Allergic rhinitis, including runny nose, dark circles under eyes and throat clearing, affects as many as 40% of kids in US

CDC reported food allergies increased by 18% in US since 1990s

Eczema affects about 1 in 5 kids in US, with rates tripled in past 3 decades

Asthma affects at least 1 in 8 kids in US, with rates tripled between 1980 and 2008

Increased immune system reactivity causes may include:

  1. Hygiene Hypothesis or Microbiome Disruption
    • Your immune system needs to learn to respond to components in dirt and soil
    • Babies born by C section are 5x more likely to develop allergies than vaginal birth, since they are not exposed to mom’s vaginal microbiome
    • Also influenced with breastfeeding
    • Good bacteria are needed for “oral tolerance” and immune tolerance, so you are less reactive to foods and environmental allergens
    • Reduced gut flora diversity linked with increased risk of eczema, damage to gut lining allows foreign particles to trigger more immune reactions since more than half of your immune system is found along your gut – see Episode 8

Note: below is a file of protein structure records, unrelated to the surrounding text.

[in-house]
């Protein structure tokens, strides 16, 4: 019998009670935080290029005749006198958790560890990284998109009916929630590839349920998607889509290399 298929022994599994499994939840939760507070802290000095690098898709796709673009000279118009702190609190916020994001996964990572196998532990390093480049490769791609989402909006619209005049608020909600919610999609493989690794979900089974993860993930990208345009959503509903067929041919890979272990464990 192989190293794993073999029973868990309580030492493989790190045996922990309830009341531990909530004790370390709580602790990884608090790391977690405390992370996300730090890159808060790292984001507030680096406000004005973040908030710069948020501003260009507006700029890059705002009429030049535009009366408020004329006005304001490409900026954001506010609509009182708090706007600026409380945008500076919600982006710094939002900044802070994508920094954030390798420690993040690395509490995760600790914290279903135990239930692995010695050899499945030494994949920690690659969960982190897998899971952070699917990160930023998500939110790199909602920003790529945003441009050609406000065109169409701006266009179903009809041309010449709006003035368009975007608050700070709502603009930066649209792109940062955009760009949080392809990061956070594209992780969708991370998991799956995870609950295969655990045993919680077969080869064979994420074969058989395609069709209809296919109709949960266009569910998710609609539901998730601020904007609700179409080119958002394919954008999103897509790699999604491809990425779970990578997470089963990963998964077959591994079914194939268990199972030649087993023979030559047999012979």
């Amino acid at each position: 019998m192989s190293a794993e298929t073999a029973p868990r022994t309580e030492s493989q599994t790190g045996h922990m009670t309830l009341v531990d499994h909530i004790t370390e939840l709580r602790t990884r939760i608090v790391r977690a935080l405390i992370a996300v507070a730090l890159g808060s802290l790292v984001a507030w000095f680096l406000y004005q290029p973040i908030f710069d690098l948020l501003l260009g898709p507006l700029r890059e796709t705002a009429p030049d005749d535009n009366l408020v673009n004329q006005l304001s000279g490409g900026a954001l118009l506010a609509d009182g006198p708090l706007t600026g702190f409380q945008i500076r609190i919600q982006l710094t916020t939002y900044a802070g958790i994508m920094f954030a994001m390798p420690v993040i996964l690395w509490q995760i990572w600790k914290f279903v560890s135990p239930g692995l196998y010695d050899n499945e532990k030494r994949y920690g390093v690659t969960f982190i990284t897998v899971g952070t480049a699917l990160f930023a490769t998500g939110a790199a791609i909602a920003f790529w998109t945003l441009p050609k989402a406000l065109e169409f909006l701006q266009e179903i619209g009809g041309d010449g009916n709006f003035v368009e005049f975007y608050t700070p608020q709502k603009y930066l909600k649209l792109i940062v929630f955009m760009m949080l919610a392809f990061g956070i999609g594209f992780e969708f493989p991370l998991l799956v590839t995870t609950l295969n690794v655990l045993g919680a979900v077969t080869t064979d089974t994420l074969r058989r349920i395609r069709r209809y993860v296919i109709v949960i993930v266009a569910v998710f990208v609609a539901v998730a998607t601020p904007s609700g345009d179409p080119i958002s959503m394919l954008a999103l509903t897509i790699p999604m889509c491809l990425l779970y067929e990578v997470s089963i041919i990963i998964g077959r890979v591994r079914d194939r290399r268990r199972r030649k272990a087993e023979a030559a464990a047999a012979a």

• Germ phobia can make kids more allergic
  2. Insufficient micronutrient and antioxidant intake
  3. Environmental pollution and compromised liver detoxification pathways 
    • Liver filters all the blood in the body from the digestive system and removes toxins, allergens, hormones, chemicals, drugs, etc.
    • Your liver contains the Reticuloendothelial System (RES) containing immune cells that remove antigens from the digestive system
    • If overworked with high levels of chemicals and pollution, your liver will not be able to remove allergens appropriately – see Episode 33
  4. Stress and adrenal function
    • Adrenal glands produce stress hormone cortisol, which is needed for an appropriate immune response
    • If overstressed or burnt out, you produce less cortisol resulting in more inflammation – for more info, see Episode 24
  5. Genetics
    • Can be modified by environmental factors
    • Just because your parents suffer from allergies doesn’t mean you have to!

Immune system balance is like a teeter-totter or see-saw 

Th1 vs.Th2 response 

  • Infants born with an allergic tendency and proper amounts of beneficial bacteria or microbiome supports more balance away from allergy while preventing autoimmunity

For example: